Throughout history, children have used loose parts for play. Loose parts are open-ended materials that can be assembled, reassembled, lined up, or gathered together, and they can be used in all sorts of creative ways. Children have always played creatively with stones, sticks, acorns, pinecones, and even bones!

Some say that the modern day game of jacks has roots in ancient Greece, as children used to use sheep knucklebones to throw a stone in the air, and see how many bones they could grab before it hit the ground. In other interpretations of this game, is there anything else we could use instead of bones? Well, leave it to children all over the world to find alternatives! Children have played games similar to jacks with pebbles in China and Korea, giant seeds in Samoa, or seashells in the Philippines. What loose parts can you think of?

Set up Time: 5 minutes


While this game can be played in a few different ways (indeed, children may come up with their own variations!), this is the simplest.

Scatter your loose parts on a flat surface. We are using acorns, but we also show that you could play with letters, pieces of pasta, or truly any loose parts!

Gather a ball (we used a ping pong type ball, but you can use a small rubber ball, a tennis ball, whatever you have on hand).

Round 1: Bounce the ball. While the ball is in the air, grab one acorn before the ball bounces again. Let the next person have a turn. If you miss it, the next person gets a turn. Keep going one at a time until you have gathered all the acorns. Count how many each person has at the end!

Round 2: If children are old enough and have mastered grabbing one, see if they can grab two acorns before the ball hits the ground.

Toddler adaptation: Many children may not have the dexterity to bounce the ball and grab the acorns. So, you can do this together! Offer to bounce the ball and invite them to grab an acorn while you wait to catch the ball. Remind them to focus on the acorns and that you will be focusing on the ball.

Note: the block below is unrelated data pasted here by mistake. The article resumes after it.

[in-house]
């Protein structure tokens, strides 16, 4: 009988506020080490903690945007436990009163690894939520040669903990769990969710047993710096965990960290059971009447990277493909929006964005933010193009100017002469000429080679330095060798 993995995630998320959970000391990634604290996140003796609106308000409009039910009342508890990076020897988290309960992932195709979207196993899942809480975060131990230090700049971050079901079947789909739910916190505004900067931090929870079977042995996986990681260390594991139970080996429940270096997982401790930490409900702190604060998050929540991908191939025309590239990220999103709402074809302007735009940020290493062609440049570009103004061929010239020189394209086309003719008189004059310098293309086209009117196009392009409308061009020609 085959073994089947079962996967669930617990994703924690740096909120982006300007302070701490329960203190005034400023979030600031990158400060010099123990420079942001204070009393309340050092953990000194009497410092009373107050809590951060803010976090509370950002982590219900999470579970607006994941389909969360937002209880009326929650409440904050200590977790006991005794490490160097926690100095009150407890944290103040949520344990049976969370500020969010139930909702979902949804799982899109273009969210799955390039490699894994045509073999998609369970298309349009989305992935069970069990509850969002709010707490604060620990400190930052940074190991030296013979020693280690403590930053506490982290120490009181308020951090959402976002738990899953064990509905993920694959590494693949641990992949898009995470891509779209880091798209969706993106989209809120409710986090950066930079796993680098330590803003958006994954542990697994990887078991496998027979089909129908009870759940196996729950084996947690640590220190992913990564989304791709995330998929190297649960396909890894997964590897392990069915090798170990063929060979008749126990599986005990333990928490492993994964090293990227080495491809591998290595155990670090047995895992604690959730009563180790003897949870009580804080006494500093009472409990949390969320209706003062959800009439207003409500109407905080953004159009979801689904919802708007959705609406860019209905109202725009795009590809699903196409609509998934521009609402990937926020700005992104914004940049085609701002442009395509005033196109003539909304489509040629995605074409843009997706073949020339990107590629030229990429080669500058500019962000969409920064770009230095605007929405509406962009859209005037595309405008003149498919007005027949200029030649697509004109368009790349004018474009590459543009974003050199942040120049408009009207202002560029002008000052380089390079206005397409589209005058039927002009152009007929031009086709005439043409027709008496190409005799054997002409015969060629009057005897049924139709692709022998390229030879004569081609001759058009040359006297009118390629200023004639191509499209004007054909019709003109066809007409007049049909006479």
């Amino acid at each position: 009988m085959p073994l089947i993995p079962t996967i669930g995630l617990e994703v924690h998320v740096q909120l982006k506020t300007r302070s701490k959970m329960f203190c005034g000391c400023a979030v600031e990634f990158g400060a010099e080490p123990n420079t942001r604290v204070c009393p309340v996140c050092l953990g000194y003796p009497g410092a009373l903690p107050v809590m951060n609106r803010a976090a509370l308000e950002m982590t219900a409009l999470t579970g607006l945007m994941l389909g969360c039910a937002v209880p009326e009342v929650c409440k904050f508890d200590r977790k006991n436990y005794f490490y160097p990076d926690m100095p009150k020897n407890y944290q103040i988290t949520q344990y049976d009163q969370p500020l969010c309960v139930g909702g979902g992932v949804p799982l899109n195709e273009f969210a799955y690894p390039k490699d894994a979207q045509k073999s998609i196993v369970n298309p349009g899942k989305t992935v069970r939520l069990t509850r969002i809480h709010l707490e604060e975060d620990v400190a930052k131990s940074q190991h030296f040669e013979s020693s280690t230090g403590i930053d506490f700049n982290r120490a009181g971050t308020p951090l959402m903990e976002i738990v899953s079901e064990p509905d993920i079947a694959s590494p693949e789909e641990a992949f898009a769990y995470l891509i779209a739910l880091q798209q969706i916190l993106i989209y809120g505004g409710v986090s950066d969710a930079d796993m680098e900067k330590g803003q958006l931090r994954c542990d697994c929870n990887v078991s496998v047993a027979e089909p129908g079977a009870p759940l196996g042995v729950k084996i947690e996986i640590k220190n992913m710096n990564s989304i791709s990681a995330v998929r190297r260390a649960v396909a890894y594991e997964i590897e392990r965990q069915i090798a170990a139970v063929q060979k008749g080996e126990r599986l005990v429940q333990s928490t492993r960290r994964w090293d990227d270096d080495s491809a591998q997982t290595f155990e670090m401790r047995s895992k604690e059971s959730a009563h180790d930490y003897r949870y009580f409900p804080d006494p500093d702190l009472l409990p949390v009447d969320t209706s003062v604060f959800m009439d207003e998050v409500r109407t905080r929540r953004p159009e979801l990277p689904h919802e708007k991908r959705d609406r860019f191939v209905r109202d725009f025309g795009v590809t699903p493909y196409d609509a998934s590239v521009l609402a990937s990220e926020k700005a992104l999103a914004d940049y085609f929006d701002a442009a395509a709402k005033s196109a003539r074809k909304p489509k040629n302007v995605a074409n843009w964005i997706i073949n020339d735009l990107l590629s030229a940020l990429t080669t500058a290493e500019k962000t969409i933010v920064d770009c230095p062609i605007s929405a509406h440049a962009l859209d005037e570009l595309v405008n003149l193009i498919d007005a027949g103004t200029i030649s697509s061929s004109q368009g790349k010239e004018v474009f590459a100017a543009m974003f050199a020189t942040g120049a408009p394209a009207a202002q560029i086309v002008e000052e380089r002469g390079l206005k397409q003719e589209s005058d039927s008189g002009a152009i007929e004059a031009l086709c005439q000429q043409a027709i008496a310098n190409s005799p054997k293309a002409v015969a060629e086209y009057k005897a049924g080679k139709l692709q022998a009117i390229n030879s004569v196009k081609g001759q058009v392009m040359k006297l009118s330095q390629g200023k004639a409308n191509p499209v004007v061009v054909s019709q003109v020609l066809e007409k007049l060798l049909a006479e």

• Loose parts (acorns, uncooked pasta, letters)
  • Ball that bounces (ping pong ball, tennis ball, small rubber ball)

Learning Through Play

Cognitive: Problem Solving – Invite children to help you brainstorm about the types of materials that you could use. What size material should you use? How would the game change if we used something that was harder to grasp (say, something flat like a coin, or something prickly like a pinecone). Even in the simplest of games, there is often intentionality behind the types of materials that we use to play, and our choices can change the game. If children enjoy this game, explore playing it inside and outside, with different loose parts: buttons, bottle caps, chestnuts, pom poms, seashells, etc.

Social-Emotional: Empowerment – One of the reasons that a game like jacks or knucklebones is popular all over the world is that children love games of strategy. It encourages them to build their focus, pay attention to the board and the location of your game pieces. These games are also a way for children to build a healthy attitude towards trying, failing, and trying again. Through play, children can build a positive attitude towards challenges that will take them through life and their academic career.

School Readiness: Counting – Games like this are great for early arithmetic. You can ask simple questions “How many are left?” “How many do you have?”, paired with parallel talk “Oh, I see that we had ten to start with, and now you have two–let’s see how many are on the board now”.

See this activity in the Rayz Kidz app along with the other fun games. Rayz Kidz is your trusted source for play-based activities featuring over 100 themes and 500+ hands-on activities and clear descriptions of the beautiful learning that is happening through play.